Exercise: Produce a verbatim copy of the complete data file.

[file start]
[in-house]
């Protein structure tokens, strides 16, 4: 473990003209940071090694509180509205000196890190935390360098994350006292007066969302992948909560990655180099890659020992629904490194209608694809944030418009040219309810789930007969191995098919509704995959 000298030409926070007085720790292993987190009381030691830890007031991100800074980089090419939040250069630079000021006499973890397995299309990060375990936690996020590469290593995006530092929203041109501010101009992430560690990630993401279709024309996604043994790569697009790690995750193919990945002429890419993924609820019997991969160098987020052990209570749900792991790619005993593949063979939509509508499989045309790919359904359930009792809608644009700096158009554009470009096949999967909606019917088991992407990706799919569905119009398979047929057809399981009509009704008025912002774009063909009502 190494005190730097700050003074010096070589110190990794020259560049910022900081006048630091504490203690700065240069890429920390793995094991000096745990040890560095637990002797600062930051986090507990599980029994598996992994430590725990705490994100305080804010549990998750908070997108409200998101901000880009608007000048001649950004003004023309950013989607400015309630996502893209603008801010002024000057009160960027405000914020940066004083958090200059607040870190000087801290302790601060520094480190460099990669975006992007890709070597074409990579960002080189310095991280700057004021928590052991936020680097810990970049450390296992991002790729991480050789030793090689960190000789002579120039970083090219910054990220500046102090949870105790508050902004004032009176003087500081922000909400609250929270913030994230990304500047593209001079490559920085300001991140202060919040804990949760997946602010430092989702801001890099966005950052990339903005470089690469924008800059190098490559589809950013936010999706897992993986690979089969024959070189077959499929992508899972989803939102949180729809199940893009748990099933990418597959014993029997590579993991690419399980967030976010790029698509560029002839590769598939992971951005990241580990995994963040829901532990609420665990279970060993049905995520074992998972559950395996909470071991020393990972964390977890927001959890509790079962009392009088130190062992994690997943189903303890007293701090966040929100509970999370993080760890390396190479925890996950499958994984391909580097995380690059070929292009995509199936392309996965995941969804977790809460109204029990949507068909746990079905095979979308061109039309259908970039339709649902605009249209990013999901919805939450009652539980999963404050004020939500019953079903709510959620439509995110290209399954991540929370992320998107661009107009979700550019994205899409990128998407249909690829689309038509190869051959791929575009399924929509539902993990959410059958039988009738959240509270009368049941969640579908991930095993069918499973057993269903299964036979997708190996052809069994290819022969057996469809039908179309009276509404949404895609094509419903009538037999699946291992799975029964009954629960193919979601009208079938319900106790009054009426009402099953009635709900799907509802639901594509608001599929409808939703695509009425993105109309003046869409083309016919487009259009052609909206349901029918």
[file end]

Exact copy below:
[in-house]
């Protein structure tokens, strides 16, 4: 473990003209940071090694509180509205000196890190935390360098994350006292007066969302992948909560990655180099890659020992629904490194209608694809944030418009040219309810789930007969191995098919509704995959 000298030409926070007085720790292993987190009381030691830890007031991100800074980089090419939040250069630079000021006499973890397995299309990060375990936690996020590469290593995006530092929203041109501010101009992430560690990630993401279709024309996604043994790569697009790690995750193919990945002429890419993924609820019997991969160098987020052990209570749900792991790619005993593949063979939509509508499989045309790919359904359930009792809608644009700096158009554009470009096949999967909606019917088991992407990706799919569905119009398979047929057809399981009509009704008025912002774009063909009502 190494005190730097700050003074010096070589110190990794020259560049910022900081006048630091504490203690700065240069890429920390793995094991000096745990040890560095637990002797600062930051986090507990599980029994598996992994430590725990705490994100305080804010549990998750908070997108409200998101901000880009608007000048001649950004003004023309950013989607400015309630996502893209603008801010002024000057009160960027405000914020940066004083958090200059607040870190000087801290302790601060520094480190460099990669975006992007890709070597074409990579960002080189310095991280700057004021928590052991936020680097810990970049450390296992991002790729991480050789030793090689960190000789002579120039970083090219910054990220500046102090949870105790508050902004004032009176003087500081922000909400609250929270913030994230990304500047593209001079490559920085300001991140202060919040804990949760997946602010430092989702801001890099966005950052990339903005470089690469924008800059190098490559589809950013936010999706897992993986690979089969024959070189077959499929992508899972989803939102949180729809199940893009748990099933990418597959014993029997590579993991690419399980967030976010790029698509560029002839590769598939992971951005990241580990995994963040829901532990609420665990279970060993049905995520074992998972559950395996909470071991020393990972964390977890927001959890509790079962009392009088130190062992994690997943189903303890007293701090966040929100509970999370993080760890390396190479925890996950499958994984391909580097995380690059070929292009995509199936392309996965995941969804977790809460109204029990949507068909746990079905095979979308061109039309259908970039339709649902605009249209990013999901919805939450009652539980999963404050004020939500019953079903709510959620439509995110290209399954991540929370992320998107661009107009979700550019994205899409990128998407249909690829689309038509190869051959791929575009399924929509539902993990959410059958039988009738959240509270009368049941969640579908991930095993069918499973057993269903299964036979997708190996052809069994290819022969057996469809039908179309009276509404949404895609094509419903009538037999699946291992799975029964009954629960193919979601009208079938319900106790009054009426009402099953009635709900799907509802639901594509608001599929409808939703695509009425993105109309003046869409083309016919487009259009052609909206349901029918």